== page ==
Miss America continues to advocate for women's education.
The non-profit organization announced on July 19 the launch of a new scholarship that will offers financial assistance to former winners.
Current winners receive a $50,000 scholarship to assist in education over the decade ahead, said Sam Haskell, executive chairman of the Miss America Organization and Trustee of The Miss America Foundation in a press release.
"However, many of our Miss Americas wish to further their educational goals after their 10-year scholarship window has expired," Haskell said.
The new scholarship was set up for past winners to apply for up to $10,000 towards education after the 10-year window expired.
Haskell and his wife, Mary will fund the first scholarship.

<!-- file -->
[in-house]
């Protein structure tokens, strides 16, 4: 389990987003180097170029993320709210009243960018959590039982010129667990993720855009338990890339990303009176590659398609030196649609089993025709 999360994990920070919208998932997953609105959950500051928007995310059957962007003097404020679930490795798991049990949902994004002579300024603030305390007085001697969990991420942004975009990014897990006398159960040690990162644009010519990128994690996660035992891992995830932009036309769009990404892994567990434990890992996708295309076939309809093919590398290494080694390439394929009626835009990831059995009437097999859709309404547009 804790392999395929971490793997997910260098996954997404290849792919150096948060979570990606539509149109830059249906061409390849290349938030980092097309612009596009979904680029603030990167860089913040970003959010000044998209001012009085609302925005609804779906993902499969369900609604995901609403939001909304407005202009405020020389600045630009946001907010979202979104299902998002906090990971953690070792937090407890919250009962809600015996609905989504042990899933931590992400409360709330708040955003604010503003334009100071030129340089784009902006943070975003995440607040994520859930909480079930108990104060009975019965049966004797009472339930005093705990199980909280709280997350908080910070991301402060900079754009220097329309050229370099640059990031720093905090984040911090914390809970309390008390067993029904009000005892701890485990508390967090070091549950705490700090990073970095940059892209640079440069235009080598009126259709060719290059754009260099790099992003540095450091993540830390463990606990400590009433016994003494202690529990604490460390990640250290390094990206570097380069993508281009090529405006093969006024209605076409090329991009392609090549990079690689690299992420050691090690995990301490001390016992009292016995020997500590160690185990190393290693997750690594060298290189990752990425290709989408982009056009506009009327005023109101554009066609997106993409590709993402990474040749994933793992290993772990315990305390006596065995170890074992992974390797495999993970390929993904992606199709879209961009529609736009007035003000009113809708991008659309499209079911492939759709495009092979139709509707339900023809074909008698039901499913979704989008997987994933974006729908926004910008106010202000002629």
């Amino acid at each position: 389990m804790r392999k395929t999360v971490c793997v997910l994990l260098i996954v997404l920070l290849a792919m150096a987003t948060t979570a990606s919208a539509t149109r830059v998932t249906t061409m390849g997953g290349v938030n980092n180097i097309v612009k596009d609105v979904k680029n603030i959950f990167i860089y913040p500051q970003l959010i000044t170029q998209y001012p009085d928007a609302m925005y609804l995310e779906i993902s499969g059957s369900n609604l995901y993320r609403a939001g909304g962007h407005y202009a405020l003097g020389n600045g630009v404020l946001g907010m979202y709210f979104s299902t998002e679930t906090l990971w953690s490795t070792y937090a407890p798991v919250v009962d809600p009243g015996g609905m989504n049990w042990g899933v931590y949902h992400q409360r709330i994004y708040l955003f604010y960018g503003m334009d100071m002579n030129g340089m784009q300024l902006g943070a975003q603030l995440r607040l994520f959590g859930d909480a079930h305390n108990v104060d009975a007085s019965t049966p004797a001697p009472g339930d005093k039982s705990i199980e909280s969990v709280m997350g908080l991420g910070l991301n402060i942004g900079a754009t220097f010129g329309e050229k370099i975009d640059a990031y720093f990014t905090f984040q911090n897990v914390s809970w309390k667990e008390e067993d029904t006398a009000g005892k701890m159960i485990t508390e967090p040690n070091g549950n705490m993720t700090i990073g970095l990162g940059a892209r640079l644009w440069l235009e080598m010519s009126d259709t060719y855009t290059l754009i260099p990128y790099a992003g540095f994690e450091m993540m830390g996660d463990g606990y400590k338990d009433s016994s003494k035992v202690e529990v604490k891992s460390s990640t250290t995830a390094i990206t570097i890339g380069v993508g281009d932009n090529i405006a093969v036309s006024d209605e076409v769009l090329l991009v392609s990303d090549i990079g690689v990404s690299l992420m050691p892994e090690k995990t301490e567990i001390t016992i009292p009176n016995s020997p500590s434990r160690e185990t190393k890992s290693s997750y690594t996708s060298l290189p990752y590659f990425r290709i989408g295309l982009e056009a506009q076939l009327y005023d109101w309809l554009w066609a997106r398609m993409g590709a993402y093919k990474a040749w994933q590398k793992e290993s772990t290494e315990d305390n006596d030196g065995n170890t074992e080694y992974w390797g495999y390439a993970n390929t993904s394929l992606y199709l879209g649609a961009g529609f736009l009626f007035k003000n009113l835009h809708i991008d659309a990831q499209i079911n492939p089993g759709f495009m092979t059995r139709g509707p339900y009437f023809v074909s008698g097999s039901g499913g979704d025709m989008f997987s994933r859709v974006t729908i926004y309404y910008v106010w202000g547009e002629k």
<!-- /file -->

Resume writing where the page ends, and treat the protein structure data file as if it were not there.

"The challenges of paying for a higher education are becoming increasingly difficult, and we are taking our program one step further to enable Former Miss Americas to continue their educational endeavors long after they pass the torch," said Josh Randle, COO of the Miss America Organization and Secretary of The Miss America Foundation.
The announcement comes on the heels of a visit to the White House and Capitol Hill by current Miss America Betty Cantrell and the 2017 contestants. The group spoke with politicians about the importance of women's education.
First Lady Michelle Obama has been a strong advocate for girls and women's education through her initiative Let Girls Learn. Let Girls Learn is a collaborative effort with the U.S. Department of State, U. S. Agency for International Development (USAID), Peace Corps, Millennium Challenge Corporation, and other agencies.
Obama took her mission to Morocco, Spain, and Liberia in June, where she met with world leaders and students.